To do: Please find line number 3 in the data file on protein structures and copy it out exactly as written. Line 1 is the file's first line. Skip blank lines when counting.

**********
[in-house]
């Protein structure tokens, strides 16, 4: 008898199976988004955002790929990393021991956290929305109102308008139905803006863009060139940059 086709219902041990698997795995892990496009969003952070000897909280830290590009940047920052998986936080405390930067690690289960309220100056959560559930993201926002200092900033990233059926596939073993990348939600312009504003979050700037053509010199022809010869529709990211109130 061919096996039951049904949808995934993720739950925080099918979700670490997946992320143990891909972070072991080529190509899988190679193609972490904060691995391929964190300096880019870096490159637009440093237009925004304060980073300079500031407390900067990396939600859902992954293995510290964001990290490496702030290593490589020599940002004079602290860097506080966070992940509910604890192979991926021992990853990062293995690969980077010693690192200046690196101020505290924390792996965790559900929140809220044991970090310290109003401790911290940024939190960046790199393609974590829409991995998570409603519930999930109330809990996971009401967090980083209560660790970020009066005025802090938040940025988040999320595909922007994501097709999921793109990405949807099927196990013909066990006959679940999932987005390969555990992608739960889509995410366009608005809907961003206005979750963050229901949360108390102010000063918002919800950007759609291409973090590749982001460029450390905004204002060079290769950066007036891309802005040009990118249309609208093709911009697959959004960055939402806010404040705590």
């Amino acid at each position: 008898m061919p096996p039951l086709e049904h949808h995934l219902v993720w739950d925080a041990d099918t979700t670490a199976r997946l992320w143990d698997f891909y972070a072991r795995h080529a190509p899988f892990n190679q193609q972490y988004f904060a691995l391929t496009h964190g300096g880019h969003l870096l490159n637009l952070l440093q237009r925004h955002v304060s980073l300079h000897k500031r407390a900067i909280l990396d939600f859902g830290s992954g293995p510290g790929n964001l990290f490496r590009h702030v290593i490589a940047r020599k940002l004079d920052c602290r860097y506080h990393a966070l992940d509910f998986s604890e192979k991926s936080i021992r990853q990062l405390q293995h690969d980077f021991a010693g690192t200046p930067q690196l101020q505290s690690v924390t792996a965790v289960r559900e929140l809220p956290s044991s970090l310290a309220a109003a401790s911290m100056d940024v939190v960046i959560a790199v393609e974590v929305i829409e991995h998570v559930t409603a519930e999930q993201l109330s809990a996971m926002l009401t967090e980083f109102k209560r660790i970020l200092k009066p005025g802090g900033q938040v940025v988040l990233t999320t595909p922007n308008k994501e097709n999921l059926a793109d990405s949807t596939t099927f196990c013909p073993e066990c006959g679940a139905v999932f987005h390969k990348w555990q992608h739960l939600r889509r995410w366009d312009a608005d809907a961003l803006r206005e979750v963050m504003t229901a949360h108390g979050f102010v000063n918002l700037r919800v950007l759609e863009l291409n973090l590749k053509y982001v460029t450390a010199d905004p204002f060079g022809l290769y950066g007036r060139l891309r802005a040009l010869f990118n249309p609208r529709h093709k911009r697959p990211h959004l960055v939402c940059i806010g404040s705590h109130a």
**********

């Amino acid at each position: 008898m061919p096996p039951l086709e049904h949808h995934l219902v993720w739950d925080a041990d099918t979700t670490a199976r997946l992320w143990d698997f891909y972070a072991r795995h080529a190509p899988f892990n190679q193609q972490y988004f904060a691995l391929t496009h964190g300096g880019h969003l870096l490159n637009l952070l440093q237009r925004h955002v304060s980073l300079h000897k500031r407390a900067i909280l990396d939600f859902g830290s992954g293995p510290g790929n964001l990290f490496r590009h702030v290593i490589a940047r020599k940002l004079d920052c602290r860097y506080h990393a966070l992940d509910f998986s604890e192979k991926s936080i021992r990853q990062l405390q293995h690969d980077f021991a010693g690192t200046p930067q690196l101020q505290s690690v924390t792996a965790v289960r559900e929140l809220p956290s044991s970090l310290a309220a109003a401790s911290m100056d940024v939190v960046i959560a790199v393609e974590v929305i829409e991995h998570v559930t409603a519930e999930q993201l109330s809990a996971m926002l009401t967090e980083f109102k209560r660790i970020l200092k009066p005025g802090g900033q938040v940025v988040l990233t999320t595909p922007n308008k994501e097709n999921l059926a793109d990405s949807t596939t099927f196990c013909p073993e066990c006959g679940a139905v999932f987005h390969k990348w555990q992608h739960l939600r889509r995410w366009d312009a608005d809907a961003l803006r206005e979750v963050m504003t229901a949360h108390g979050f102010v000063n918002l700037r919800v950007l759609e863009l291409n973090l590749k053509y982001v460029t450390a010199d905004p204002f060079g022809l290769y950066g007036r060139l891309r802005a040009l010869f990118n249309p609208r529709h093709k911009r697959p990211h959004l960055v939402c940059i806010g404040s705590h109130a």